Turkey’s ruling party today submitted a bill to parliament that could expand the powers of President Recep Tayyip Erdogan, a move his opponents fear will lead to one-man rule. The constitutional change, which has been sought by Erdogan since he became president in 2014, would see Turkey switch to an executive presidency along the lines of the United States or France.
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Erdogan supporters say it will streamline the political system but it has become the latest polarising issue surrounding the Turkish strongman. Erdogan has been accused by domestic rivals and foreign critics of increasingly authoritarian rule, especially after an attempted military coup in July. The drive for the reform comes at a critical time for Erdogan, with a relentless crackdown after the coup straining ties with the West and the Turkish lira currency under severe pressure.
The proposal was presented to parliament, the official news agency Anadolu reported, after months of talks between the ruling Justice and Development Party (AKP) led by Prime Minister Binali Yildirim and the Nationalist Movement Party (MHP). The MHP is the fourth largest party in parliament but the AKP needs its support for the 330 votes required to call a referendum to approve the issue.
Erdogan said he hoped the bill would receive enough votes in the 550-seat parliament to then put it to the public. “I hope that it will pass the parliament in a successful vote exceeding 330 to call a referendum,” Erdogan said at a rally in Istanbul. “God willing, it will be the beginning of a new era.” The AKP has only 316 seats (excluding the speaker of the parliament) and needs at least 14 votes from the MHP to secure a three-fifths majority required to call the referendum.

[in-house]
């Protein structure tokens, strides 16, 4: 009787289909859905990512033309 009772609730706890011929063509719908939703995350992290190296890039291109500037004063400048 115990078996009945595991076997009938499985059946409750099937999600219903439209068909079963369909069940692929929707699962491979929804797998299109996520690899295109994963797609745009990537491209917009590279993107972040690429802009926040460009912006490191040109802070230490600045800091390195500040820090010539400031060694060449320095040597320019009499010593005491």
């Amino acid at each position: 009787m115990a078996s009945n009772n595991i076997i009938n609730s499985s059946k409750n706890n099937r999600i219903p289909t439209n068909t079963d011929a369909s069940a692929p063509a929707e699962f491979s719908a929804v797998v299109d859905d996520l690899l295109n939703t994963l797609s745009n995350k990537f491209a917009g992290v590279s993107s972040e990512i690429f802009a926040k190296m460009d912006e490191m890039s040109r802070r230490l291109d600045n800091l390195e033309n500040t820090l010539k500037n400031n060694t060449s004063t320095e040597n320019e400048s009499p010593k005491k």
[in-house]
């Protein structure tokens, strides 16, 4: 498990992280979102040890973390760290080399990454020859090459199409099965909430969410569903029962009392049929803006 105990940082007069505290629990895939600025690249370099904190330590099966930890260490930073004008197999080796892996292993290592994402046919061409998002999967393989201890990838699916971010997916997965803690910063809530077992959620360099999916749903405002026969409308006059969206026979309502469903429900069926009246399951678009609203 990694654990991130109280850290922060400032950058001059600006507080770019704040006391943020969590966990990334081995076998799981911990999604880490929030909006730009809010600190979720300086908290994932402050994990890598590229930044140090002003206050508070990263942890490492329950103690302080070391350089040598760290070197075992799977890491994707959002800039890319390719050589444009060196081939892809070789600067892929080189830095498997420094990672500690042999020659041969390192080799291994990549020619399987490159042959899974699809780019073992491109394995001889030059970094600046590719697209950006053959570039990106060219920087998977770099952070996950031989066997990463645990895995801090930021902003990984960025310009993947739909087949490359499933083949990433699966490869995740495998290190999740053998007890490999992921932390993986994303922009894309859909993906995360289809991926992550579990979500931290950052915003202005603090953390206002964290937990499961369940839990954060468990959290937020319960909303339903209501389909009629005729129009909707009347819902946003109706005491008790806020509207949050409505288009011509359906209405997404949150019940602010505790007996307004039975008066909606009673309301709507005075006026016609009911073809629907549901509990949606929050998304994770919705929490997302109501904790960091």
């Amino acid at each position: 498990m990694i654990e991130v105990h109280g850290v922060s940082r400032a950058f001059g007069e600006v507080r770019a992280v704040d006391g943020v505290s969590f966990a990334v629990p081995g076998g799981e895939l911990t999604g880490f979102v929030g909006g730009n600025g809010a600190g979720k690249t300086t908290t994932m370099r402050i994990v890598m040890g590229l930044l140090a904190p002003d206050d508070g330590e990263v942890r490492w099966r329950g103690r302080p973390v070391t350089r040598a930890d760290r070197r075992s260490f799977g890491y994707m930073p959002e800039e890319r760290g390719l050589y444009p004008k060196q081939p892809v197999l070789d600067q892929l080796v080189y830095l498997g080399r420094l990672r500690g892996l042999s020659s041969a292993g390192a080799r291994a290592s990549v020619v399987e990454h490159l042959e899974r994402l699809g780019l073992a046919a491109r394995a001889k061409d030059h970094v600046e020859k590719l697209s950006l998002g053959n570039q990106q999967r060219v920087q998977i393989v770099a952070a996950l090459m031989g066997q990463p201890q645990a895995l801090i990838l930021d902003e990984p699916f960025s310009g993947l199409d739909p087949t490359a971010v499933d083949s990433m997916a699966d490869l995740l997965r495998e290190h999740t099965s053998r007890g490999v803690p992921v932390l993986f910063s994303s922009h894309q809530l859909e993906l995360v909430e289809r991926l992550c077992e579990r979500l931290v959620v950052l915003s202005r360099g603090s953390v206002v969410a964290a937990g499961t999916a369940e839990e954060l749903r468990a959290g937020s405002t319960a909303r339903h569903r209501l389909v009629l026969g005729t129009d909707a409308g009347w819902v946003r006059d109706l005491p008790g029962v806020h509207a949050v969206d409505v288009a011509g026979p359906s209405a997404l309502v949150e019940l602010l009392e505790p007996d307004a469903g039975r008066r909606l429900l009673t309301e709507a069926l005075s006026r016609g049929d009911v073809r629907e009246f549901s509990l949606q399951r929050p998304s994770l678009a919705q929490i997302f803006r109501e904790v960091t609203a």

Deputy Prime Minister Nurettin Canikli said on Friday “consensus had been secured” between the MHP and AKP and a referendum could take place in March, April or May. The main opposition Republican People’s Party (CHP) and the pro-Kurdish Peoples’ Democratic Party (HDP) vehemently oppose changing the parliamentary system.
HDP co-leader Selahattin Demirtas, who made it a political crusade to oppose the new system, is currently under arrest on charges of terror group links along with nine fellow HDP MPs. CHP leader Kemal Kilicdaroglu said the changes risked wrecking the parliamentary system that goes back to reforms in the late Ottoman Empire.
“This is a regime change, not a system change,” Kilicdaroglu said Erdogan became president in August 2014 after more than a decade as premier and immediately revamped an office which had until then had been seen as largely ceremonial.